Working Together to Improve Cancer Care Globally

Over the past year, ASCO increased its global regional councils in Central and Eastern Europe to address region-specific challenges in accessing high-quality cancer care. Please talk about the progress being made globally as a result of ASCO’s international collaboration with the current four active regional councils (Asia Pacific, Latin America, Sub-Saharan Africa, and Central and Eastern Europe).

Our goal with the four regional councils is to play an integral role in helping our international members deliver high-quality, equitable patient care throughout their regions. We are working with leaders from the four active regional councils to learn more about the challenges they face, identify opportunities and best practices that could be applied in specific regions, and provide a forum for their members to network, collaborate, and work on local solutions.

We are committed to the success of this program. We know that cancer incidences and mortality are continuing to rise around the world. I will emphasize this concern in my Presidential Address during the Annual Meeting and the need for collaborative efforts to solve this problem. It has been encouraging to work with ASCO’s international partners on these issues, including the Union for International Cancer Control, the African Organization for Research and Training in Cancer, and the European Cancer Organisation, among others.

Continuing ASCO’s Mission to Conquer Cancer

How will you pursue your goals of improving cancer care for all patients as you continue your term next as Chair of the Board, followed by Past President?

I have been working in close collaboration with Dr. Von Roenn to develop resources to help clinicians integrate primary palliative care policies into their practices through education and innovative fellowship programs. Dr. Von Roenn has announced her retirement from ASCO, and I want to voice my deep appreciation for all she has done to move this field forward.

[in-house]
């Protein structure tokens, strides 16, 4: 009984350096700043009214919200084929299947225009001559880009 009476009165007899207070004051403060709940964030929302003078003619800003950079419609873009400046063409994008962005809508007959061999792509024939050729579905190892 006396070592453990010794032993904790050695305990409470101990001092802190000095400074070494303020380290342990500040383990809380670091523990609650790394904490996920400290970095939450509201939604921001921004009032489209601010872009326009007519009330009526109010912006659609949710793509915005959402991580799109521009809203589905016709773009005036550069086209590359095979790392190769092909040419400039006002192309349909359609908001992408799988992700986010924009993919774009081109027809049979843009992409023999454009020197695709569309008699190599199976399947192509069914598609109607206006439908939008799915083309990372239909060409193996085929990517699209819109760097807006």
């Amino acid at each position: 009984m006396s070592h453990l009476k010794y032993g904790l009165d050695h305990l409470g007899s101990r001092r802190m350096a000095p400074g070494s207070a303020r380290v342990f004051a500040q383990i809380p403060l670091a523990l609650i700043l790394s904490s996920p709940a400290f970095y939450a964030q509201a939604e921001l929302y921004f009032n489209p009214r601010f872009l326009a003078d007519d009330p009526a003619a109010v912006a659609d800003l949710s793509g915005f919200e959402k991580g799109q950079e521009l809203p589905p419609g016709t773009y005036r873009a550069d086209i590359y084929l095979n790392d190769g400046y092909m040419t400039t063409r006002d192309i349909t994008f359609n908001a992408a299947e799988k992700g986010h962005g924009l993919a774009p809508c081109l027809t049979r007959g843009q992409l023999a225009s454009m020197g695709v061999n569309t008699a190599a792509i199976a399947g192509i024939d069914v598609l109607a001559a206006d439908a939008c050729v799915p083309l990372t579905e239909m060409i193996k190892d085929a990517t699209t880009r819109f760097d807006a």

Beyond my time as ASCO President and Dr. Von Roenn’s time as ASCO’s Vice President of Education, Science, and Professional Development, our work will continue.

I am excited to work with ASCO’s leadership and staff and ASCO’s Board of Directors on how best to empower oncologists to leverage artificial intelligence, which has the potential to revolutionize cancer diagnosis, personalize treatment plans, improve prognostic assessments, and enhance cancer care delivery to benefit patients with cancer. This past year, ASCO established the AI Task Force to better understand AI’s opportunities in oncology and how best to support our members with these new technologies. Artificial intelligence in oncology care was also the focus during our recent Board of Directors retreat, and we will have much more to come on this topic in the future.

As I end my tenure as ASCO President, I feel grateful to members for giving me this opportunity to serve them and look forward to continuing to promote ASCO’s mission to conquer cancer through research, education, and promotion of the highest quality, equitable care for all patients. As I look over our collective accomplishments over the past year, I am excited and encouraged by the accelerated advances in oncology care that are improving outcomes for patients and for the future ahead. 

DISCLOSURE: Dr. Schuchter has received institutional research funding from GlaxoSmithKline, Merck, and Bristol Myers Squibb and reimbursement for travel, accommodations, and expenses from Stand Up To Cancer.


1. ASCO in Action: State of Play: Prior Authorization. Available at Accessed April 23, 2024.